We Are Still Here

EMQ » April–July 2024 » Volume 60 Issue 2

Scripture Engagement
The Yuchi people call themselves Tsoyahá, meaning “children of the sun.” Photo by violetkaipa, Adobe Stock.

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Summary: I am a Christian and a Native American from the Yuchi tribe. My family’s story reflects the challenges Native Americans experienced when Christian faith was not contextualized to their cultures. Yet I’ve also witnessed how Scripture engagement can honor cultures and bring God glory. 

By Jenn Brown

My story begins where I was born – in Tulsa, Oklahoma in the south-central US. Tulsa’s history is a complex tapestry involving the descendants of Indigenous, European, and African peoples. In its modern history, it is influenced by many megachurches and was the location of one of the first televangelists.

Earlier in the twentieth century, Tulsa was home to Black Wall Street – a prosperous African American business district.[i] Before this, an oil boom earned Tulsa the title of “Oil Capital of the World.”[ii] And all of this is intertwines with Tulsa’s history in the 1830s as a place of resettlement for Native American communities.

In many ways, this tapestry is woven into my very core. From the impact of mainstream Charismatic Christianity to my family’s Native American legacy, Tulsa is part of who I am, and I am part of Tulsa.

Esau McCauley says in his book Reading While Black: African American Biblical Interpretation as an Exercise of Hope, “Ethnic identity and the Christian community, a question asked and answered a generation ago, must be addressed again in our day so that our people know that God glories in the distinctive gifts we all bring into the kingdom.”[iii]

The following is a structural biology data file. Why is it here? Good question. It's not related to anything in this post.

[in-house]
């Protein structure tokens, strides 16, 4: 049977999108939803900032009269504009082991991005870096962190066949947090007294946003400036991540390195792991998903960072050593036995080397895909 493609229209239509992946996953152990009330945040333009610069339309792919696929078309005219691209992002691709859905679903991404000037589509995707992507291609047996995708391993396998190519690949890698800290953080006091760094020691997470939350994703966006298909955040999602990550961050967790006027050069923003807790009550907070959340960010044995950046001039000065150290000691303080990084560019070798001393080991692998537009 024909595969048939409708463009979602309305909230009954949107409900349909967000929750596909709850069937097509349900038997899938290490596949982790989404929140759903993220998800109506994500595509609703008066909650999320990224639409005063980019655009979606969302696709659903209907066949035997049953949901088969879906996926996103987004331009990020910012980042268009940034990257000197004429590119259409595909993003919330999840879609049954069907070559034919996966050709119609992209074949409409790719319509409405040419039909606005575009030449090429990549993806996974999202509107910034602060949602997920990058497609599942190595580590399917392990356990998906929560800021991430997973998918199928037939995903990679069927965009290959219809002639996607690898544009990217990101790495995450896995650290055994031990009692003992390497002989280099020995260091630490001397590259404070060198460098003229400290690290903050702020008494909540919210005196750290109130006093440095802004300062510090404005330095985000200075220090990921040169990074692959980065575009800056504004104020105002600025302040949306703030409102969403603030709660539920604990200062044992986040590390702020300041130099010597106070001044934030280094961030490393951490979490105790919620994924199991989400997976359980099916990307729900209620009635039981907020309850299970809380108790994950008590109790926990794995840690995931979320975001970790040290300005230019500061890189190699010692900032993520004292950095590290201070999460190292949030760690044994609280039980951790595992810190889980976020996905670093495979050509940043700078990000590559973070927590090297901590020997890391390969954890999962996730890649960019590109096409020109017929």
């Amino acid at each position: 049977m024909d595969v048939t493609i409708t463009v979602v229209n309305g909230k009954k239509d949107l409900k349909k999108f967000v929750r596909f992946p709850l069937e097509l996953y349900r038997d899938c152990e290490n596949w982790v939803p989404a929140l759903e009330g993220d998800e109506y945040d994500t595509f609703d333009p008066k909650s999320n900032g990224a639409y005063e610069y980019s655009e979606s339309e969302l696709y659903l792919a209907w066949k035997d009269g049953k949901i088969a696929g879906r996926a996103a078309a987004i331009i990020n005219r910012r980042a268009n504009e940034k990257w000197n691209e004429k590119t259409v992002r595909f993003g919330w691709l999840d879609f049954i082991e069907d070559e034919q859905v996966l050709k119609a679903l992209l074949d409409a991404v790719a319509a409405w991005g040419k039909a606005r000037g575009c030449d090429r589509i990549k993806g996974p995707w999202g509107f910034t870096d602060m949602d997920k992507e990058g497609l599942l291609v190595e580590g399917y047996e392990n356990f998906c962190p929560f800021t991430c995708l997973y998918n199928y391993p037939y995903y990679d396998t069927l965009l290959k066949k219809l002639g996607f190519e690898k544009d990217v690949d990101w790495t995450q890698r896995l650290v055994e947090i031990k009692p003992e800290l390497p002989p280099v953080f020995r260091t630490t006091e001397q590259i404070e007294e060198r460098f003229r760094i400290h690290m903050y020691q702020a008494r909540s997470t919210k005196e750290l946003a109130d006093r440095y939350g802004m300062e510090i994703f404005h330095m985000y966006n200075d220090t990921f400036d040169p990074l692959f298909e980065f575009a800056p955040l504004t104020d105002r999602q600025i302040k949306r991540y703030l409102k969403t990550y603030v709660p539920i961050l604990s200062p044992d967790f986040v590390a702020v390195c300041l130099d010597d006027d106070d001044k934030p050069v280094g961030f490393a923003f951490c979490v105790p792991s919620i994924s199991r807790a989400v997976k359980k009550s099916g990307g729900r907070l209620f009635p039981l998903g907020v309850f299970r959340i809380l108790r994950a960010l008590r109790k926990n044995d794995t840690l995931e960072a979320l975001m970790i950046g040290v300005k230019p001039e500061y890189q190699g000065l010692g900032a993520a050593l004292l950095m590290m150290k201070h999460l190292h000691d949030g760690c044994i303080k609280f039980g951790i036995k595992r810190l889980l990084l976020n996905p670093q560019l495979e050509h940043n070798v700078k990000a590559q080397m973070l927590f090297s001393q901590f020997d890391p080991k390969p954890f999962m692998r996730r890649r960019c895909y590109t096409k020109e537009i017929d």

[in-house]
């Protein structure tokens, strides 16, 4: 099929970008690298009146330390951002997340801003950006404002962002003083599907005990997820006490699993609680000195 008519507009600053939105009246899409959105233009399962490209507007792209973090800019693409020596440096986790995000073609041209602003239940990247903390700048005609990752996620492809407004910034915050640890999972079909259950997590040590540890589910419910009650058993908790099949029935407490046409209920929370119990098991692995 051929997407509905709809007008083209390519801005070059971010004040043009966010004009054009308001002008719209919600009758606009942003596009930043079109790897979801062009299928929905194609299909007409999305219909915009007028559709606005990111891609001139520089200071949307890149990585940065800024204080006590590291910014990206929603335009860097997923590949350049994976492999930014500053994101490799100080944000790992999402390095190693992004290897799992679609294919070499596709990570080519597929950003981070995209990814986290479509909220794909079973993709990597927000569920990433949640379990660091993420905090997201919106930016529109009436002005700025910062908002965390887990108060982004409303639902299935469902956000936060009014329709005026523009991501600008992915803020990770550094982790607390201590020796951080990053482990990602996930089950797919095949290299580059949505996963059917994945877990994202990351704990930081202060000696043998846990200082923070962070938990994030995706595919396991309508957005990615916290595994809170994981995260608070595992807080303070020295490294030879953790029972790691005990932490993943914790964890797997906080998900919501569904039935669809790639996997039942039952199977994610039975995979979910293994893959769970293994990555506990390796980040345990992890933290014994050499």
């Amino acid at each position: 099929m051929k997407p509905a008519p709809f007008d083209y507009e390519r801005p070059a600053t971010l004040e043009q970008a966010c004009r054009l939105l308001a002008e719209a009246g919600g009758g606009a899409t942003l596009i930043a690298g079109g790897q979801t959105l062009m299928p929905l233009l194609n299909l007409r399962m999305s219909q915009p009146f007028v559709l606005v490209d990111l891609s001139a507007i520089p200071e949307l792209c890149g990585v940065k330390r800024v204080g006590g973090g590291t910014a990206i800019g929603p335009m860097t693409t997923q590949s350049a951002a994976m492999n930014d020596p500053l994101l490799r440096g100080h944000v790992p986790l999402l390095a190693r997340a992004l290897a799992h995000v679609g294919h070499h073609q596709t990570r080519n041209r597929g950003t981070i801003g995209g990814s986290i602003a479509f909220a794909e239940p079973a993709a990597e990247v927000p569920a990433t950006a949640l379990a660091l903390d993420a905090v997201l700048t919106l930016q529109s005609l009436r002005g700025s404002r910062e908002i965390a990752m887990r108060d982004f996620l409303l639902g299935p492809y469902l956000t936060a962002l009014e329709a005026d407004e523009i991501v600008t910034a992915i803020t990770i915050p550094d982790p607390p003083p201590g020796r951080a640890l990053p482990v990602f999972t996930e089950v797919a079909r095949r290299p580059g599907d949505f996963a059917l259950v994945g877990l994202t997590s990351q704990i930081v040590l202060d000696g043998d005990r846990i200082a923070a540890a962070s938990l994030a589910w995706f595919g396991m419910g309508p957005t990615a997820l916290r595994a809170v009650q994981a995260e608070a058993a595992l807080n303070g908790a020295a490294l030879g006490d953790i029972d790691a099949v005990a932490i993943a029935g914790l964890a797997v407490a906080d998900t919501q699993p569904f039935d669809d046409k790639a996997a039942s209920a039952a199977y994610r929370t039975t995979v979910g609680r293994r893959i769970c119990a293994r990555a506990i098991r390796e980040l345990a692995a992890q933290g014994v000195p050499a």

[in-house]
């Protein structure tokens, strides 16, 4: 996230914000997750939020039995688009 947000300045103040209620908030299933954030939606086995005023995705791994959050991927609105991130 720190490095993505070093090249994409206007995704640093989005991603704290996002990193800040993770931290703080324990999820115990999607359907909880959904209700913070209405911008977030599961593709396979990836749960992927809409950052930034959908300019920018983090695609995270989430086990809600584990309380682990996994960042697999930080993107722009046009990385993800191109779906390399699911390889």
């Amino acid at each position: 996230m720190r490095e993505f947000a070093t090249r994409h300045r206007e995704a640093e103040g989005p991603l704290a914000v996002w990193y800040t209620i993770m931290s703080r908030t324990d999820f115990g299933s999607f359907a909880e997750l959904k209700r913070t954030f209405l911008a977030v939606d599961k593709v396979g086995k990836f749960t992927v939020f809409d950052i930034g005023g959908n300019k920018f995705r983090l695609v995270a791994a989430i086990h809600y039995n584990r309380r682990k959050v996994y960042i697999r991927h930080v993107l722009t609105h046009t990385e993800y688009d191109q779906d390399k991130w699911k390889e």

I resonate with Esau’s words. While my first identity is and will always be Christian, my second identity is Native American. I am convinced both find beautiful form and function in the kingdom of God.

The Yuchi

I am a proud member of the Yuchi[iv] tribe, one of the oldest tribes in North America. For generations, we’ve called ourselves the “Children of the Sun.”[v] I am proud to be a child of the sun. Our community originally lived in the southeast of what is now the US. In the sixteenth century, Yuchi people lived in what is now eastern Tennessee. By the next century, they migrated south establishing communities in present-day Alabama, Georgia, and South Carolina, close to the Muscogee Creek people. Some groups also ventured into the panhandle of Florida.

Epidemic diseases and conflicts brought significant losses to the community in the 1800s. Those were compounded by the forced removal of native people from the southeast in the 1830s by the US government via the Trail of Tears.[vi] The Yuchi walked the trail with their allies, the Muscogee (Creek), to “Indian Territory” (present day Oklahoma).